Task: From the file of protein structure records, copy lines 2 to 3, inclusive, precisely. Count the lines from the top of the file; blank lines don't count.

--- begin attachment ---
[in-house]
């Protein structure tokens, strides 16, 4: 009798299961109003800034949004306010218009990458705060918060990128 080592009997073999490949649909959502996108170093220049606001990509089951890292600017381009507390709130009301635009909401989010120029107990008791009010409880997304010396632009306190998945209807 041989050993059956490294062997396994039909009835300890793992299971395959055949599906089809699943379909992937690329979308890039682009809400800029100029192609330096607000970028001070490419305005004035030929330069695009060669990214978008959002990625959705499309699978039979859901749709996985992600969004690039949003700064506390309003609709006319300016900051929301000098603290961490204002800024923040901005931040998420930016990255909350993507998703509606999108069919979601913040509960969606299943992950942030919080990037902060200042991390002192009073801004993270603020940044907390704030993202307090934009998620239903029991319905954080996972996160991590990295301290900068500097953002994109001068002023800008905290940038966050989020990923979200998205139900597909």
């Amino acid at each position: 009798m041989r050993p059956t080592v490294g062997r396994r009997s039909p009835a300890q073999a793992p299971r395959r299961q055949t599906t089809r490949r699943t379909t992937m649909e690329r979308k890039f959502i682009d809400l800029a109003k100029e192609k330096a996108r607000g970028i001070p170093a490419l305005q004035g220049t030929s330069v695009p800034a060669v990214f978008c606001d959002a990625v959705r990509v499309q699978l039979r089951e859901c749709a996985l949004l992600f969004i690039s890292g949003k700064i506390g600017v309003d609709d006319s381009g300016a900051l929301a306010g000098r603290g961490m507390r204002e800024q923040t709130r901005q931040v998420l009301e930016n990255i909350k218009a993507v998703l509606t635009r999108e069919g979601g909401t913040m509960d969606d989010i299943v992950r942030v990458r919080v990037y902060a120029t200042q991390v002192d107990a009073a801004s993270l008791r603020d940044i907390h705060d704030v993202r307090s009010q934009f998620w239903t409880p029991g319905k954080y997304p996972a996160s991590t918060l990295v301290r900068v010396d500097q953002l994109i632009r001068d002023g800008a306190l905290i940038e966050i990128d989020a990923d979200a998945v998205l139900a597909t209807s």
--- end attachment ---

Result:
């Protein structure tokens, strides 16, 4: 009798299961109003800034949004306010218009990458705060918060990128 080592009997073999490949649909959502996108170093220049606001990509089951890292600017381009507390709130009301635009909401989010120029107990008791009010409880997304010396632009306190998945209807 041989050993059956490294062997396994039909009835300890793992299971395959055949599906089809699943379909992937690329979308890039682009809400800029100029192609330096607000970028001070490419305005004035030929330069695009060669990214978008959002990625959705499309699978039979859901749709996985992600969004690039949003700064506390309003609709006319300016900051929301000098603290961490204002800024923040901005931040998420930016990255909350993507998703509606999108069919979601913040509960969606299943992950942030919080990037902060200042991390002192009073801004993270603020940044907390704030993202307090934009998620239903029991319905954080996972996160991590990295301290900068500097953002994109001068002023800008905290940038966050989020990923979200998205139900597909």
């Amino acid at each position: 009798m041989r050993p059956t080592v490294g062997r396994r009997s039909p009835a300890q073999a793992p299971r395959r299961q055949t599906t089809r490949r699943t379909t992937m649909e690329r979308k890039f959502i682009d809400l800029a109003k100029e192609k330096a996108r607000g970028i001070p170093a490419l305005q004035g220049t030929s330069v695009p800034a060669v990214f978008c606001d959002a990625v959705r990509v499309q699978l039979r089951e859901c749709a996985l949004l992600f969004i690039s890292g949003k700064i506390g600017v309003d609709d006319s381009g300016a900051l929301a306010g000098r603290g961490m507390r204002e800024q923040t709130r901005q931040v998420l009301e930016n990255i909350k218009a993507v998703l509606t635009r999108e069919g979601g909401t913040m509960d969606d989010i299943v992950r942030v990458r919080v990037y902060a120029t200042q991390v002192d107990a009073a801004s993270l008791r603020d940044i907390h705060d704030v993202r307090s009010q934009f998620w239903t409880p029991g319905k954080y997304p996972a996160s991590t918060l990295v301290r900068v010396d500097q953002l994109i632009r001068d002023g800008a306190l905290i940038e966050i990128d989020a990923d979200a998945v998205l139900a597909t209807s």